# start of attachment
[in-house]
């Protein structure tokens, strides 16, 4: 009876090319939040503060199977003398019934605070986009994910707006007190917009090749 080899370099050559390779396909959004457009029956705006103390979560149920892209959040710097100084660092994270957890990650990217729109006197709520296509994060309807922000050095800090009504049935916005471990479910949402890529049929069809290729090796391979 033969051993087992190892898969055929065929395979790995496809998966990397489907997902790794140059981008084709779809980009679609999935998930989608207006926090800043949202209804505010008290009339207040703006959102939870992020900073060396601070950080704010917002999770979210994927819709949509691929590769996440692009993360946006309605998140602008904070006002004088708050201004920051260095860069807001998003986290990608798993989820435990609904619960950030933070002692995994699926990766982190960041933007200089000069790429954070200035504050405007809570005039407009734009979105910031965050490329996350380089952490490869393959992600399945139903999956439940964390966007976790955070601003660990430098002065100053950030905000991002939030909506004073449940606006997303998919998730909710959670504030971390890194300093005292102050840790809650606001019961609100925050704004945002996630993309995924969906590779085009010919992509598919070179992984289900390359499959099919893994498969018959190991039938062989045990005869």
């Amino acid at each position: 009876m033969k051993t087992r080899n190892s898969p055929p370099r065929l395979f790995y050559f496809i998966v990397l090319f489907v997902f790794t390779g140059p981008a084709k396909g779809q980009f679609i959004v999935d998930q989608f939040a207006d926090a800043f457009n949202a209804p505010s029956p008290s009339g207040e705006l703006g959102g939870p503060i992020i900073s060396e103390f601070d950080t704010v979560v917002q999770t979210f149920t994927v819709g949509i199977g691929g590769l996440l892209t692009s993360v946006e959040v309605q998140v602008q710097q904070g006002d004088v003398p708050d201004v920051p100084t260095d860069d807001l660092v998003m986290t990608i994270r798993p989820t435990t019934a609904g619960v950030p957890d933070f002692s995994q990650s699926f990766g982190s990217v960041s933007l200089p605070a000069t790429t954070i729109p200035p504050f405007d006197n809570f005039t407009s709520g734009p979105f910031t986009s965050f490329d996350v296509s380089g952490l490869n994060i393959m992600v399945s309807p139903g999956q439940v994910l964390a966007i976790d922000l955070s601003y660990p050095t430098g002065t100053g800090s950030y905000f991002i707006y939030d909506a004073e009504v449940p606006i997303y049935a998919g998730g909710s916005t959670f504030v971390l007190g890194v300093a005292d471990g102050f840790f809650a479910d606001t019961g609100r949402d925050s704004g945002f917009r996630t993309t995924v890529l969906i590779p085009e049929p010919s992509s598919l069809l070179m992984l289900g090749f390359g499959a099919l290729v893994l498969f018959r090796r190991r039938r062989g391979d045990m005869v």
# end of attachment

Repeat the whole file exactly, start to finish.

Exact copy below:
[in-house]
């Protein structure tokens, strides 16, 4: 009876090319939040503060199977003398019934605070986009994910707006007190917009090749 080899370099050559390779396909959004457009029956705006103390979560149920892209959040710097100084660092994270957890990650990217729109006197709520296509994060309807922000050095800090009504049935916005471990479910949402890529049929069809290729090796391979 033969051993087992190892898969055929065929395979790995496809998966990397489907997902790794140059981008084709779809980009679609999935998930989608207006926090800043949202209804505010008290009339207040703006959102939870992020900073060396601070950080704010917002999770979210994927819709949509691929590769996440692009993360946006309605998140602008904070006002004088708050201004920051260095860069807001998003986290990608798993989820435990609904619960950030933070002692995994699926990766982190960041933007200089000069790429954070200035504050405007809570005039407009734009979105910031965050490329996350380089952490490869393959992600399945139903999956439940964390966007976790955070601003660990430098002065100053950030905000991002939030909506004073449940606006997303998919998730909710959670504030971390890194300093005292102050840790809650606001019961609100925050704004945002996630993309995924969906590779085009010919992509598919070179992984289900390359499959099919893994498969018959190991039938062989045990005869």
């Amino acid at each position: 009876m033969k051993t087992r080899n190892s898969p055929p370099r065929l395979f790995y050559f496809i998966v990397l090319f489907v997902f790794t390779g140059p981008a084709k396909g779809q980009f679609i959004v999935d998930q989608f939040a207006d926090a800043f457009n949202a209804p505010s029956p008290s009339g207040e705006l703006g959102g939870p503060i992020i900073s060396e103390f601070d950080t704010v979560v917002q999770t979210f149920t994927v819709g949509i199977g691929g590769l996440l892209t692009s993360v946006e959040v309605q998140v602008q710097q904070g006002d004088v003398p708050d201004v920051p100084t260095d860069d807001l660092v998003m986290t990608i994270r798993p989820t435990t019934a609904g619960v950030p957890d933070f002692s995994q990650s699926f990766g982190s990217v960041s933007l200089p605070a000069t790429t954070i729109p200035p504050f405007d006197n809570f005039t407009s709520g734009p979105f910031t986009s965050f490329d996350v296509s380089g952490l490869n994060i393959m992600v399945s309807p139903g999956q439940v994910l964390a966007i976790d922000l955070s601003y660990p050095t430098g002065t100053g800090s950030y905000f991002i707006y939030d909506a004073e009504v449940p606006i997303y049935a998919g998730g909710s916005t959670f504030v971390l007190g890194v300093a005292d471990g102050f840790f809650a479910d606001t019961g609100r949402d925050s704004g945002f917009r996630t993309t995924v890529l969906i590779p085009e049929p010919s992509s598919l069809l070179m992984l289900g090749f390359g499959a099919l290729v893994l498969f018959r090796r190991r039938r062989g391979d045990m005869v």